Of example, if a person has cancer, microscopic analysis of the tissue will show how the cancer cells are behaving and how they affect normal human tissue.

This usually involves observing tissues and cells using histological techniques such as sectioning and staining, and then analyzing them under an electron microscope or illumination.

Sectioning requires cutting tissue into very thin slices to allow for analysis. Histological stains are applied to biological structures, such as tissues, to add colors or to enhance colors so that when examined, they can be more easily differentiated, particularly if different structures are next to one another.

Histology is important to the understanding and advancement of life science in medicine, veterinary medicine, ecology and other aspects.

Histology is used for:

Teaching: Histology slides are used in teaching labs to help students who are learning about the microstructures of biological tissues.

Diagnosis: Tissue samples, or biopsies, are taken from patients and sent to the lab for analysis by a histologist.

Forensic investigations: The microscopic study of biological tissues can help explain why, for example, somebody unexpectedly died.

Autopsies: As in forensic investigations, biological tissues from deceased people and animals can be analyzed, so that investigators may better understand the causes of death.

Archeology: Biological samples from archeological sites can provide useful data about what was going on in history or ancient history.

Histopathology

Histotechnicians, also known as technicians of histology, histology technologists, biomedical scientists, medical scientists, or technicians of medical laboratories, work in histology labs.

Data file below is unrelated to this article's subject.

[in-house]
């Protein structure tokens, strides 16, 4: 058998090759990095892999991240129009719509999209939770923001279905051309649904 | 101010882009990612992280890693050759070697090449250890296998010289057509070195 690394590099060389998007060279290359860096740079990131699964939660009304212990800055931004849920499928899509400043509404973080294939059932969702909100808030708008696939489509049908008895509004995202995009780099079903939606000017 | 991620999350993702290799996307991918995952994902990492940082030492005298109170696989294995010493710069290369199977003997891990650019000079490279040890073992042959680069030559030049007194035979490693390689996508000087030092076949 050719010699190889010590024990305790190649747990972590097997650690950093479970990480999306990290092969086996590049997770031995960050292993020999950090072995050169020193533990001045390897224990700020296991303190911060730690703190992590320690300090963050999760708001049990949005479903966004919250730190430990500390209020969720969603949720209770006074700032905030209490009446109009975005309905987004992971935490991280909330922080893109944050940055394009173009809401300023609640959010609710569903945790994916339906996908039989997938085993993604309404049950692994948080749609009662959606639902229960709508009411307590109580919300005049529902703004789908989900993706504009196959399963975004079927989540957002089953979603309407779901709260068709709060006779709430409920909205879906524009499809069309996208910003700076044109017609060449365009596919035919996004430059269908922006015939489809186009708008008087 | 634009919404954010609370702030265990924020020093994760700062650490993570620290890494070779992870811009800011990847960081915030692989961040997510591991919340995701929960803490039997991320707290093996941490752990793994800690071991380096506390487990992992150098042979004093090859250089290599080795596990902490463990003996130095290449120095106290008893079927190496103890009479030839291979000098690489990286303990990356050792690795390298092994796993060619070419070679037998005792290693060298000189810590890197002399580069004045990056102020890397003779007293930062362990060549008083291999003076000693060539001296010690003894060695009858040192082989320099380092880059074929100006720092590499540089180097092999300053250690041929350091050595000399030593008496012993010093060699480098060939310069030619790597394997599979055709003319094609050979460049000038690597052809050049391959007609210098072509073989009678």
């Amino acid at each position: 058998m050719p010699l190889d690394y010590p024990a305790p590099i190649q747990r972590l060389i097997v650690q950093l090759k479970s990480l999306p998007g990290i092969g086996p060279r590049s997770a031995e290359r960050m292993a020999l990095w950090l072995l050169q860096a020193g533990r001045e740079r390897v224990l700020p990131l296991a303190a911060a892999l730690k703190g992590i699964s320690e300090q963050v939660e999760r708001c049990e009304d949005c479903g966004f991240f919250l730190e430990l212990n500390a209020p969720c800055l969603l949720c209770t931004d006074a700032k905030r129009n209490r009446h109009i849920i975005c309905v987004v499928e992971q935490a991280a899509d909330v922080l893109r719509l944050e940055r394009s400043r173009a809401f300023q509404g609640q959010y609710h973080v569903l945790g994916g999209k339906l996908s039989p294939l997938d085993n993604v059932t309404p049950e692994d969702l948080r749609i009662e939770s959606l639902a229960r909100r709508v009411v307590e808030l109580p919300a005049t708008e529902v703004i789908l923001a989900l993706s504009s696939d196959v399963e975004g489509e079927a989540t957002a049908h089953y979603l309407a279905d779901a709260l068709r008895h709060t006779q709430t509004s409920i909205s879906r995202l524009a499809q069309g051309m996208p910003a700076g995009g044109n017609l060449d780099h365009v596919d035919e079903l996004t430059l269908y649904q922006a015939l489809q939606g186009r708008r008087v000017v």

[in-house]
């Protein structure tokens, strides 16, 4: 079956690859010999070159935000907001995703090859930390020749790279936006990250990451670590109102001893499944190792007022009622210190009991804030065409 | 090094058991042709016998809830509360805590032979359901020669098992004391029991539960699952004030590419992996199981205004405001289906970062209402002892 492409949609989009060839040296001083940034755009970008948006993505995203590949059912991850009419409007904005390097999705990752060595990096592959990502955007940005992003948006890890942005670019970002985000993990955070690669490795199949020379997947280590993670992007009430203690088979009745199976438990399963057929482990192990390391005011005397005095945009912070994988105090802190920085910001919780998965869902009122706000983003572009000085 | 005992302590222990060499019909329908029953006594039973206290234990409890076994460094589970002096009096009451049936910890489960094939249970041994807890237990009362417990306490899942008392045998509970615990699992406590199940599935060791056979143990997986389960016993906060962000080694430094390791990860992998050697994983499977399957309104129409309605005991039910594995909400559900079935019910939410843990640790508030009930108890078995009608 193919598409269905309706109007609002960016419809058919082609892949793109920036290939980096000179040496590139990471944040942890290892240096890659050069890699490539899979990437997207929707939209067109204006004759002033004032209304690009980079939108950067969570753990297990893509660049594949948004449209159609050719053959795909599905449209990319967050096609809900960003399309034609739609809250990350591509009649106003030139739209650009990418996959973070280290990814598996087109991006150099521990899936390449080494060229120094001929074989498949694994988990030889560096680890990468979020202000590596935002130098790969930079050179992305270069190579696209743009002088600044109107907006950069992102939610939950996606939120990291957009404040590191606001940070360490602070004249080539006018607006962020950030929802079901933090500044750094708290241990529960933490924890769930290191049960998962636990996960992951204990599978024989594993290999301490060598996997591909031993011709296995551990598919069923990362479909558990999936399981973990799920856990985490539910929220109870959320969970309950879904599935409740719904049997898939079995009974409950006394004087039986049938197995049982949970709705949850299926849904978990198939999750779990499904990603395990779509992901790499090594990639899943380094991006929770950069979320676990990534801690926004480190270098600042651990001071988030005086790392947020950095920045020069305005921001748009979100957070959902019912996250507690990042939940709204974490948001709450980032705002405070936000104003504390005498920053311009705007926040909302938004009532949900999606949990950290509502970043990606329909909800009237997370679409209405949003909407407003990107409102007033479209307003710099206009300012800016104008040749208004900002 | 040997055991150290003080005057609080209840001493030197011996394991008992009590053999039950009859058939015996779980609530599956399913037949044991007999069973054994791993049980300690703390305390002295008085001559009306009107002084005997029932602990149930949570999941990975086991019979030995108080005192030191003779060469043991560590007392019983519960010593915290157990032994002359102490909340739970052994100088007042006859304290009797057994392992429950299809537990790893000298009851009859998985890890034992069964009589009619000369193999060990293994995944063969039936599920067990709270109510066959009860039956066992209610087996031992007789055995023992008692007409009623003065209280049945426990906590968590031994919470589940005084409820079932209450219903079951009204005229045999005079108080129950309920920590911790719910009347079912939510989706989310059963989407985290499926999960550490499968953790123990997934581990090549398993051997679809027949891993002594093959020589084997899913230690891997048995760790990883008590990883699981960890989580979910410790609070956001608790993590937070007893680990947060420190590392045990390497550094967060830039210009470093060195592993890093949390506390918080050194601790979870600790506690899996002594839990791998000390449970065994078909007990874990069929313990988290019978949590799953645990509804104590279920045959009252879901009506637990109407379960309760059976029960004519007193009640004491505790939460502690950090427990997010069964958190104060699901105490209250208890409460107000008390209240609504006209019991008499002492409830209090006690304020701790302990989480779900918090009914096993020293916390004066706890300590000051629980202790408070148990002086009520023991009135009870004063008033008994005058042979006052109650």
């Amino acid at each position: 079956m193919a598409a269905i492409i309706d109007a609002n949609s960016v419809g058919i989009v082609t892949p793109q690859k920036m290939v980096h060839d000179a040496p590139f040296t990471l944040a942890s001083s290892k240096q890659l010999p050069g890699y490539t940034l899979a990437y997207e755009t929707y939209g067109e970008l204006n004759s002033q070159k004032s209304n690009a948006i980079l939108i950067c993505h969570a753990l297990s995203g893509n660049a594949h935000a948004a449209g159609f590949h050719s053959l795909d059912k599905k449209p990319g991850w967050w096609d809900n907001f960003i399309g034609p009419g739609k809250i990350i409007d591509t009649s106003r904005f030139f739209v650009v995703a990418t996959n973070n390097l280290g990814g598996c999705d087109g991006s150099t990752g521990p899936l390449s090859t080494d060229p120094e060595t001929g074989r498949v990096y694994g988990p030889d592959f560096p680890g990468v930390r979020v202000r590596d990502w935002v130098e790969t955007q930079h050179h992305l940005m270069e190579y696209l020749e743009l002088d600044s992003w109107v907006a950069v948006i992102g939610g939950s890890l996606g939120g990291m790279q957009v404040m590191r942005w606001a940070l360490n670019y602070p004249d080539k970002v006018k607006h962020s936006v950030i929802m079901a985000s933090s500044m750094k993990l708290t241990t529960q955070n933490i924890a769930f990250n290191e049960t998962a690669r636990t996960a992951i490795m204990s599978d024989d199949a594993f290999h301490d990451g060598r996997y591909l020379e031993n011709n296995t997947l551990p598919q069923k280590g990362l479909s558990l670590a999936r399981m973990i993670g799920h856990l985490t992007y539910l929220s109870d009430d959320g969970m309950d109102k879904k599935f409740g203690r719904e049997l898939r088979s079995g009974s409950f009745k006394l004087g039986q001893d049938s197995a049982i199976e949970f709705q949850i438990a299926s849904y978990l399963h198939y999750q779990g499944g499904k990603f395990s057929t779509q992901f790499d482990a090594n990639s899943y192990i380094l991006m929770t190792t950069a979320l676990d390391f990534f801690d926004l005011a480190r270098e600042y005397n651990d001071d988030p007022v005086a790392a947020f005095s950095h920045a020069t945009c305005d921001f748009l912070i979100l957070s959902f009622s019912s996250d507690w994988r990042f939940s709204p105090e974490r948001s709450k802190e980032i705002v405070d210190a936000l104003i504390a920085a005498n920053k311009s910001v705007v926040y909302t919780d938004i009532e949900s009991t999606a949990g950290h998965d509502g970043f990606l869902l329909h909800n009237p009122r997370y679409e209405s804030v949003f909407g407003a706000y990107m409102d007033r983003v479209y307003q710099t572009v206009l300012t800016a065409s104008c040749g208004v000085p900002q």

Such experts use special expertise to handle biological tissue samples that may come from patients, from perpetrators whether it’s a forensic laboratory, or from bodies. They prepare tiny slices of tissue, known as pieces, by using a series of techniques. The slices are placed on sheets, and histology stains are applied. A histopathologist, or pathologist, then analyses the slides for interpretation.

A histologist’s skills must be thorough and accurate in producing top-quality samples by histopathologist for analysis under a microscope.

A pathologist is a medical doctor who graduated from the medical school and then, through her residency, specializes in pathology. Residency programs are required for all specialties, and the training is an additional four years for pathology.

They observe cells and tissues and analyze what they see so that they or others can use the data to decide whether someone was injured or died for an injury, and so on.

Histopathology is a Pathology sub-discipline. It is the anatomical examination of tissues and cells affected by disease.

Studying anatomy

Many research related to the health care include training in gross anatomy and histology. Paramedics, physical therapists, occupational therapists, surgeons, orthotists and prosthetists, and biologists all require anatomy information.

Some websites give a “tour” of the human body that illustrates the various organs and how they are constructed. The National Institutes of Health are offering a variety of information regarding the different sections of the body.